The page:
What Are Good Time Credits?
For all but the worst offenders, most convicted prisoners don't spend their whole sentence in prison. Many are released early because of good time credits for good behavior or for working.
What are good time credits?
Good Time Credits
Good time credits go by many different names including: gain time, meritorious time, sentence remission, diminution of sentence, or time off for good behavior. Essentially, a prisoner's sentence may be shortened as a reward for good behavior.
Another form of good time credits are work credits. Some eligible prisoners may be able to get credits for work projects performed while incarcerated.
How Much Time Do I Get?
While the definition of good time credits may be easy, the calculation of such may require a PhD in math. State and federal laws regarding good time credits vary wildly with some states being very generous and some states being very stingy:
- Federal law -- Federal prisoners can get 54 days of credit for each year served in prison. Some organizations are trying to propose an amendment that would increase the credit to 128 days per year.
- Alabama -- Alabama is pretty generous with its good time credits. Class I prisoners could get 75 days of credits for every 30 days actually served. A prisoner sentenced to one year in prison could potentially be released after spending a little over three months in jail.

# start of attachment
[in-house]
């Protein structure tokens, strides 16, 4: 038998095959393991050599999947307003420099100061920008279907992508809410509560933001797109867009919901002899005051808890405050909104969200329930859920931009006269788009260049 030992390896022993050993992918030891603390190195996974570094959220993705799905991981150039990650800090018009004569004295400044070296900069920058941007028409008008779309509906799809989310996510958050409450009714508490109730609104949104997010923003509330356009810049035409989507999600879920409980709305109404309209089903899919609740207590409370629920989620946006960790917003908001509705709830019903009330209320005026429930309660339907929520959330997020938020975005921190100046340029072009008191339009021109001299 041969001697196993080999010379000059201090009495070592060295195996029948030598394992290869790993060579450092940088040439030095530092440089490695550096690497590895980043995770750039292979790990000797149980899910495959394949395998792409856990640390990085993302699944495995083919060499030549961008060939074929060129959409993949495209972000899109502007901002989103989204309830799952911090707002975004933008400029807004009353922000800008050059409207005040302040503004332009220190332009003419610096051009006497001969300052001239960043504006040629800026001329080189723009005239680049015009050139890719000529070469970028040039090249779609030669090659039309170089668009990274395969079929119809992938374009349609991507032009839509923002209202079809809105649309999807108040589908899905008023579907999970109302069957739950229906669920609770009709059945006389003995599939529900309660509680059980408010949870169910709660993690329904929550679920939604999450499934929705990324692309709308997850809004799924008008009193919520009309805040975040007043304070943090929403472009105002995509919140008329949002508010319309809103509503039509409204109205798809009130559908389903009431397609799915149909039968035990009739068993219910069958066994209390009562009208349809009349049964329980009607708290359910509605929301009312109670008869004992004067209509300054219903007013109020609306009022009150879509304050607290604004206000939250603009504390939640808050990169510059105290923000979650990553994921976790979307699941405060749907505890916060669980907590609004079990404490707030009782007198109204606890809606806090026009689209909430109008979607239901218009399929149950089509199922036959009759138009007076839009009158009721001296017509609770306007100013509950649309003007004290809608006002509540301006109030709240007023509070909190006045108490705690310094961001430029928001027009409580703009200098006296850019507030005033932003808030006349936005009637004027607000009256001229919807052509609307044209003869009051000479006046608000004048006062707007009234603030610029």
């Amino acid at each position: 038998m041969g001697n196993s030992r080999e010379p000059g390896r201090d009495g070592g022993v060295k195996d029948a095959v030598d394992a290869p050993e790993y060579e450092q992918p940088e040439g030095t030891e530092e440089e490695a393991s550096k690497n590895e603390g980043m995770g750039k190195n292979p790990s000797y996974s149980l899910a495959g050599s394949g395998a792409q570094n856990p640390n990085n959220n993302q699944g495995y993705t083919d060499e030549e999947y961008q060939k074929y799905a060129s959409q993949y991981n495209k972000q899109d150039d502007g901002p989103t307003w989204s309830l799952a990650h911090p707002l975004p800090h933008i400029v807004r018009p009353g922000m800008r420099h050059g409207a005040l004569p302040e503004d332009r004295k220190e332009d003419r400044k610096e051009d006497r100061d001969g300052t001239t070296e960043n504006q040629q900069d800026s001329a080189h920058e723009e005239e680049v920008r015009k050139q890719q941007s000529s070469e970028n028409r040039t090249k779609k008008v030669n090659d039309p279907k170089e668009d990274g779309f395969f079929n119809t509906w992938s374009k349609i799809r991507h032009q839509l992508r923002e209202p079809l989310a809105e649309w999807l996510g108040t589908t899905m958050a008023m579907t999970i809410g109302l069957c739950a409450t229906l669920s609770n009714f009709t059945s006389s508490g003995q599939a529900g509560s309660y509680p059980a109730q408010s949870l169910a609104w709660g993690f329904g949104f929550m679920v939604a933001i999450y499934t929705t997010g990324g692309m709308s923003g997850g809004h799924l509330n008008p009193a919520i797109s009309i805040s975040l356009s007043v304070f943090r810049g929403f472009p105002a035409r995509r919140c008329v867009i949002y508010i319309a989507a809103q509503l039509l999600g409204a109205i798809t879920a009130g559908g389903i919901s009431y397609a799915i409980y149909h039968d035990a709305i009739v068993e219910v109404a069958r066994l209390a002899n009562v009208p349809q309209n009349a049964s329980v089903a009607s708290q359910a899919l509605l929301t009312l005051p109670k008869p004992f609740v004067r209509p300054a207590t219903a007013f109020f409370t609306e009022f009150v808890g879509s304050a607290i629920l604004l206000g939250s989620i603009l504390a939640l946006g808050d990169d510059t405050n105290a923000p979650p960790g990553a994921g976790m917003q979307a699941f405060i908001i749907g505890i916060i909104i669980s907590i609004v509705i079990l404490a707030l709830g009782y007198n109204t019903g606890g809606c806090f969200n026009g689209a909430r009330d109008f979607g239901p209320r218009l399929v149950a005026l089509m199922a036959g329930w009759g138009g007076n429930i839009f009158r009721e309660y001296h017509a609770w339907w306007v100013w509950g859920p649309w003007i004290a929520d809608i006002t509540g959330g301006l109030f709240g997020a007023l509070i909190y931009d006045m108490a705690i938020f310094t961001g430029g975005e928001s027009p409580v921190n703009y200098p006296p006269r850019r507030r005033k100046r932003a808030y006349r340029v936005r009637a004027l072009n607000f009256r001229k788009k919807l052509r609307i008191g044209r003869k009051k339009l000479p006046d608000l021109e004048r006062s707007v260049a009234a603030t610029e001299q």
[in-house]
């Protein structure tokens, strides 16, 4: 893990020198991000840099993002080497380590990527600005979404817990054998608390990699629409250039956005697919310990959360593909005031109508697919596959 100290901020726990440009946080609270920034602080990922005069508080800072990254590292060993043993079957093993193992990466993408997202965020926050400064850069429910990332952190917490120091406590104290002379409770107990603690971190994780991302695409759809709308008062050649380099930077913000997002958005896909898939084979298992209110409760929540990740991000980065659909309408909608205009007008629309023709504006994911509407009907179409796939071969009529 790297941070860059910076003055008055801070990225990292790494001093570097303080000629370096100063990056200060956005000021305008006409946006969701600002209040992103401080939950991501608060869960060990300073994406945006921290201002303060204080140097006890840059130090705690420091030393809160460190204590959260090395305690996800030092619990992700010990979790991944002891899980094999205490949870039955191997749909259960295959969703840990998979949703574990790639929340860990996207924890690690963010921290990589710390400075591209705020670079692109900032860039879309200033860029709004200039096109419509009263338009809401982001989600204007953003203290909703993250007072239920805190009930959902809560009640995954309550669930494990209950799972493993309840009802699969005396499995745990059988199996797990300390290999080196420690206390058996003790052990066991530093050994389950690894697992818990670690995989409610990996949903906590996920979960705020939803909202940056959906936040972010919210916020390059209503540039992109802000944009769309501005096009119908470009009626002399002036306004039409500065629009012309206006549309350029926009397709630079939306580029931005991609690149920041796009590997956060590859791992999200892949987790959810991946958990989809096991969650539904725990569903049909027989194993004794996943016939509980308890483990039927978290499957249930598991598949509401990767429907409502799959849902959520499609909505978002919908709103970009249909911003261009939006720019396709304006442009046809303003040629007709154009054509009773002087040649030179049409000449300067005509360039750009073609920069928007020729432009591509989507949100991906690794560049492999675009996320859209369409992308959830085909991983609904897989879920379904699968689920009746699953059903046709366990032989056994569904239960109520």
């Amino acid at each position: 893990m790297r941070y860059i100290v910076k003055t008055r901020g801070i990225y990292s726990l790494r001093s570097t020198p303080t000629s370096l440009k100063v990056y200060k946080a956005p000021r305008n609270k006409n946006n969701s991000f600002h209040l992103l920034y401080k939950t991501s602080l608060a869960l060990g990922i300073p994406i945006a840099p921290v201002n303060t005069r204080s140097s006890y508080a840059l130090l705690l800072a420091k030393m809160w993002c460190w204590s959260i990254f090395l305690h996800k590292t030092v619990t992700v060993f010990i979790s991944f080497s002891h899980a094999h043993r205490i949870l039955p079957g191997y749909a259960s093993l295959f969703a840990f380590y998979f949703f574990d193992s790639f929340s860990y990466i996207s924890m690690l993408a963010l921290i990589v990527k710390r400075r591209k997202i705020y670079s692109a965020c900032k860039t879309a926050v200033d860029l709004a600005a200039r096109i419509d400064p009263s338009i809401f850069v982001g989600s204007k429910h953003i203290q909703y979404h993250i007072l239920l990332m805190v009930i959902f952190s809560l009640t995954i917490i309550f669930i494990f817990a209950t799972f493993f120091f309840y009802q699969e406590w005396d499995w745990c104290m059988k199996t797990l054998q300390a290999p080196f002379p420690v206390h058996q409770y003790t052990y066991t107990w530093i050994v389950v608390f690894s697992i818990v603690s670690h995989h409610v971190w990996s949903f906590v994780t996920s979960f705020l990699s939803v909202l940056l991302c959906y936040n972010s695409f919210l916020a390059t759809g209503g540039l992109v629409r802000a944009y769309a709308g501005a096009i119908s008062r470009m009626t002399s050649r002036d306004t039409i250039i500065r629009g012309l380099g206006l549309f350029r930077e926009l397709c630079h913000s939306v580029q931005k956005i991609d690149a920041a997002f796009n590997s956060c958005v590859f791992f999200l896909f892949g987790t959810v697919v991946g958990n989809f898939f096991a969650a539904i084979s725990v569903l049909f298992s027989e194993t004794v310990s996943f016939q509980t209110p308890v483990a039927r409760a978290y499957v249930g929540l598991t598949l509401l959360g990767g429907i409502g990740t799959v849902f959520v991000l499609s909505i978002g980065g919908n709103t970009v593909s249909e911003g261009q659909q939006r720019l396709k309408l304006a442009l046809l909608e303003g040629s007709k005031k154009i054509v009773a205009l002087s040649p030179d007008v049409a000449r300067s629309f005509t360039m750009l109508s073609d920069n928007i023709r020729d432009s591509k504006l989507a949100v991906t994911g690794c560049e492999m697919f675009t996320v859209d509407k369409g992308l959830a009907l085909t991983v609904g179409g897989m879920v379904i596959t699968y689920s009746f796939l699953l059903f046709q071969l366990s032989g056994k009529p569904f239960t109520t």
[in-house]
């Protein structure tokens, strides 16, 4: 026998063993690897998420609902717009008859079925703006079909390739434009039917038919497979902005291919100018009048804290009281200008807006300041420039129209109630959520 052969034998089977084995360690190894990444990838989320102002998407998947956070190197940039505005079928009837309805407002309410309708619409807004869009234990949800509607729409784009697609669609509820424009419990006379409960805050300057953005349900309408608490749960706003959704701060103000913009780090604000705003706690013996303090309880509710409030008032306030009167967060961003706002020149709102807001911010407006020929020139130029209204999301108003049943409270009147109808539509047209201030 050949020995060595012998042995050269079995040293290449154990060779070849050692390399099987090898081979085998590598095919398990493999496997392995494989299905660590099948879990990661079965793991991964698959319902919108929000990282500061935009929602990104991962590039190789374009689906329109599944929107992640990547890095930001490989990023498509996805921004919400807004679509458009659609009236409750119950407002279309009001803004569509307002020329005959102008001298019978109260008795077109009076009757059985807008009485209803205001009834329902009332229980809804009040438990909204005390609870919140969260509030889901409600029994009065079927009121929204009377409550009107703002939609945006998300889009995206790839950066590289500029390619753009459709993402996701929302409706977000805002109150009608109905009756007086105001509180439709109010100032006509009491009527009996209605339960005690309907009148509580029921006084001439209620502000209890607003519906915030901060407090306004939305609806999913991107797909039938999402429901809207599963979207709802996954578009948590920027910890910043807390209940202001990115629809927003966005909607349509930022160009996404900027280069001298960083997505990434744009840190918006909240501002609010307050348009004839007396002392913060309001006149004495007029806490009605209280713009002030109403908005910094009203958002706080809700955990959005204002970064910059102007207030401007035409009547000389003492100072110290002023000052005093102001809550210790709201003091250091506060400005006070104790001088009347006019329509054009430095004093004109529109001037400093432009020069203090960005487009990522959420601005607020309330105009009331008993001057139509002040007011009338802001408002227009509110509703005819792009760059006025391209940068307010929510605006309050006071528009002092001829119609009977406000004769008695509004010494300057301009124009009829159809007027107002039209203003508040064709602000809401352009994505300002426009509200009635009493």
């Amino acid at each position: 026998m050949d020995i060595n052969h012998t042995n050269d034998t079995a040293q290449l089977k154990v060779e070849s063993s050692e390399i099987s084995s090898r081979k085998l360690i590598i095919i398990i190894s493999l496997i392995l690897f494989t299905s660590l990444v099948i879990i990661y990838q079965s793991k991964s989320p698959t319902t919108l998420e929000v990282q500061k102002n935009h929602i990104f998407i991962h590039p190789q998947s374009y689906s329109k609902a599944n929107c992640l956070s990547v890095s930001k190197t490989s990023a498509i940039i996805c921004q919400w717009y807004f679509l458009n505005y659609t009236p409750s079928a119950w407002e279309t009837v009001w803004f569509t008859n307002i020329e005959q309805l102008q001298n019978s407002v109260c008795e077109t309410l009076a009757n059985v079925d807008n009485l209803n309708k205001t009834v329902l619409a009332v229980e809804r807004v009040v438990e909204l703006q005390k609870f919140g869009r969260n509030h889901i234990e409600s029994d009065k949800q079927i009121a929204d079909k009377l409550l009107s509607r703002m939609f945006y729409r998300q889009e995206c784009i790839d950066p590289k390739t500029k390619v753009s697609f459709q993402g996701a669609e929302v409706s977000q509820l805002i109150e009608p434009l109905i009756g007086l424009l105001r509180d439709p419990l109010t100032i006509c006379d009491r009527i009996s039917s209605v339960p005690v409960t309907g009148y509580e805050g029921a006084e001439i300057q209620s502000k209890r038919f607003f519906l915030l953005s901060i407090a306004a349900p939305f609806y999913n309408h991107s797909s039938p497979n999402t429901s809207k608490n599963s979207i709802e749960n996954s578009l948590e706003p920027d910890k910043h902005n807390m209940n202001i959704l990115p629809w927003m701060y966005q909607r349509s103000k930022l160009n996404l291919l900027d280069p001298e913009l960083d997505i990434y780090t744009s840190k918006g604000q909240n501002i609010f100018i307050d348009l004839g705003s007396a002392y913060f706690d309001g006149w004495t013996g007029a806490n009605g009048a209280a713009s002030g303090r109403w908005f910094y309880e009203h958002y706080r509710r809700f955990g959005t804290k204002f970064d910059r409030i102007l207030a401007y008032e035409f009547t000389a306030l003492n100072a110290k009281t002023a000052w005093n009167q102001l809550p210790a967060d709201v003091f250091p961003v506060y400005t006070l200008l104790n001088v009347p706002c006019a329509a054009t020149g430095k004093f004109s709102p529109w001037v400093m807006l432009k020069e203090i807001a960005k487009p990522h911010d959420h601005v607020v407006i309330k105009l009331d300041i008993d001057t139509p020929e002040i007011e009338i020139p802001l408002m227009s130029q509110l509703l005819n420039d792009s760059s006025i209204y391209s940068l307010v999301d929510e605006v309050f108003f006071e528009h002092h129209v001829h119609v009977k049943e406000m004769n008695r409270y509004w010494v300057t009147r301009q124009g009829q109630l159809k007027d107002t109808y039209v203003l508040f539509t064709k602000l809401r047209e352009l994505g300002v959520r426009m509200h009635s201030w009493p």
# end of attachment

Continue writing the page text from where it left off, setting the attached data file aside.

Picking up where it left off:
- California -- In California, prisoners in county jail can earn two days of credit for every two days spent in jail. However, only six weeks of credits may be applied in a 12-month calendar period. Any extra credits earned cannot be deducted until the next 12-month period.
- Connecticut -- Connecticut is especially harsh on its prisoners. Anybody convicted of a crime after October 1, 1994 must serve 100 percent of the sentence. Absolutely no good time credits allowed.
- Idaho -- Idaho allows up to 15 days of credit per month. However, it's only for prisoners who perform "an extraordinary act of heroism at the risk of his own live or for outstanding service to the state of Idaho which results in the saving of lives." Seriously, who has time to do that while they're in prison?
If you've been incarcerated and would like to know if you're eligible for good time credits, consult with an experienced local criminal defense attorney.
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